This book basically summed up all of third year in 350 pages.

I went to med school a long time ago. I mean, I think dinosaurs were still roaming the earth back then, so you know that if I remember a book as being great, it must have made quite an impression on me. And I guess there were others that you sort of had to buy, like Netters, but I just didn't have the same kind of love for Netters. Sorry, Netters fans.

I could make a similar list of books that were useless, that I regret buying, but it would probably just say ROBBINS in big red letters.

Wednesday, February 8, 2012

Something in the water

During my last rotation of intern year, I discovered I was pregnant. I worked with a senior resident named Angela and my attending was a woman in her thirties named Dr. White.

In January of the next year:

I gave birth to a daughter.

Angela gave birth to a baby boy.

Dr. White gave birth to twins.

All within a couple of weeks of each other.

Coincidence?

Monday, February 6, 2012

The President

Usually as part of a mental status exam, I ask patients who the President of the country is. If they don't know that, it's pretty bad. It's kind of annoying when a patient refuses to answer on account of not liking the President.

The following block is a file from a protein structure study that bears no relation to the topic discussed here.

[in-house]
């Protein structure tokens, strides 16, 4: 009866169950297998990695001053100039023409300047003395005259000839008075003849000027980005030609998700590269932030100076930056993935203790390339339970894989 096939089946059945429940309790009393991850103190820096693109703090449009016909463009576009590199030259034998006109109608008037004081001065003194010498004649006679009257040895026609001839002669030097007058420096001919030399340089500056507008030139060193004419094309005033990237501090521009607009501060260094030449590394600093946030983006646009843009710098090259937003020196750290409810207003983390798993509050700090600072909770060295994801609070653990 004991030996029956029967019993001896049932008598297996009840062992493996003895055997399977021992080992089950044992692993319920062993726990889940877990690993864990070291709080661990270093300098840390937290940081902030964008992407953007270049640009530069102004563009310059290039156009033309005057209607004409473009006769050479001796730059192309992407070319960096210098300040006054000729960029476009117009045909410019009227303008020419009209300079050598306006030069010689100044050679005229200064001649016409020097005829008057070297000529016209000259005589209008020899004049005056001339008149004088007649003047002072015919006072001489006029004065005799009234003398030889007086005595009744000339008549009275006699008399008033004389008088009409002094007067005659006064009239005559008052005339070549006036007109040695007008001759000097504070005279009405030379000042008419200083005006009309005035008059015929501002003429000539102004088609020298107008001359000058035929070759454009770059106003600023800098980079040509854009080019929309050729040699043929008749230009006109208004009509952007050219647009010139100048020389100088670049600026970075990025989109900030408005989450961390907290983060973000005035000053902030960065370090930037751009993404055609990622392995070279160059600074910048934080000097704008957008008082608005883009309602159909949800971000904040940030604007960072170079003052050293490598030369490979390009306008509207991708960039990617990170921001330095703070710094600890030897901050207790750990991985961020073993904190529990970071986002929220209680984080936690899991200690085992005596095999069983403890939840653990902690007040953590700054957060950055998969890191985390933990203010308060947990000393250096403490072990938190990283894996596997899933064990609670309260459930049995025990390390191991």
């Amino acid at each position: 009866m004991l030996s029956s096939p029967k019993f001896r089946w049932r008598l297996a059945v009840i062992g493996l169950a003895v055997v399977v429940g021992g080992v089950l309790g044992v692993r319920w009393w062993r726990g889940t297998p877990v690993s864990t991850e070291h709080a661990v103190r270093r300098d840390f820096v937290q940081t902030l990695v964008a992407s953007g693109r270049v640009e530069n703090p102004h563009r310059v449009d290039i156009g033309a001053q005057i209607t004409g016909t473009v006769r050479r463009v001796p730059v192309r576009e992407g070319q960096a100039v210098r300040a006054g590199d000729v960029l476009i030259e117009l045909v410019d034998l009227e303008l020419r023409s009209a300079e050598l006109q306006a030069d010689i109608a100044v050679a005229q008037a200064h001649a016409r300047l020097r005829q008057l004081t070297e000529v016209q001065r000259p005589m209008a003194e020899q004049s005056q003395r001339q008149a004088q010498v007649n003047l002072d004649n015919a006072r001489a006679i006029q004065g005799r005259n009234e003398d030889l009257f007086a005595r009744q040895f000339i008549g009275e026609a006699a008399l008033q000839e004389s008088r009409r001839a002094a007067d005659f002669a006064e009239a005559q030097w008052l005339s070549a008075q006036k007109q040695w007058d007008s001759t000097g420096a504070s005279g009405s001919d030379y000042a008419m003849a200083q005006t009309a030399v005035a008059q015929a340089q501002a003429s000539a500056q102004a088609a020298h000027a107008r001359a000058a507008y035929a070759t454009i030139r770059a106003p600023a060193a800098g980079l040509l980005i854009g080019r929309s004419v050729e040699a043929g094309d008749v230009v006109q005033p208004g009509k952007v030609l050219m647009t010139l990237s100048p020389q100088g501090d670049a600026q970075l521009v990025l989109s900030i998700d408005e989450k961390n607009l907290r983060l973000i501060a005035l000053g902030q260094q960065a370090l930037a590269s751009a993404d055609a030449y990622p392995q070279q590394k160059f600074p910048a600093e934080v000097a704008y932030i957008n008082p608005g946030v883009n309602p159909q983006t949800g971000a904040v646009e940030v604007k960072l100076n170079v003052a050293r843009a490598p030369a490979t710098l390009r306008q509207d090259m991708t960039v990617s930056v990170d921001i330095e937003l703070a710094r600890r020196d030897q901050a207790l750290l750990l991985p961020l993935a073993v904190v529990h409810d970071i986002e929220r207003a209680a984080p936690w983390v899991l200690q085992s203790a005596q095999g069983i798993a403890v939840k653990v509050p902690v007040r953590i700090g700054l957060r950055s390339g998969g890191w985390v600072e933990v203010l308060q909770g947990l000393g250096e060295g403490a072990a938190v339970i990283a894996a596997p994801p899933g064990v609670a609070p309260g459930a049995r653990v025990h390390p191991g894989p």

This was my favorite response to that question:

"An asshole."
--Said in 2005. I'll let you figure out who was President at that time.

My second favorite response:

"I'm from Canada."

A guy I worked with said that his two favorite answers were Ringo Starr and Bob Newhart. Not simultaneously, of course.

Sunday, February 5, 2012

Happy Superbowl!

For those of you who still haven't purchased A Cartoon Guide: The Book, Lulu is having a sale for 20% off today with the code MORESHADOW, so you can pick up the book very cheap.

Good luck to both Giants and Patriots fans. And for those of you just watching for the commercials, I hate to disappoint you, but I don't think there will be any commercials featuring Betty White this year.

Weekly Whine: Anonymous

You know what really grinds my gears? When people make "Anonymous" comments on a blog.

I don't dislike it because I find it offensive or anything (although it's true people are more likely to be jerks when they're anonymous, which does not make a good statement about humanity). The reason it annoys me is that it is completely inhibitive to discussion, which is even more annoying when the Anonymous is asking a question. Or more likely, when there are multiple Anonymouses posting.

My replies always have to sound something like this:

Well, I agree with Anon@12:45, but I think Anon@3:45 makes a good point too. Of course, Anon@6:32 is being a complete jerk.

Annoying, right?

So if you comment on a blog, at least make up a name for yourself. Call yourself Joan of Arc for all I care, just please don't leave yourself as Anonymous.

Saturday, February 4, 2012

Tales from Residency: Stupidest consult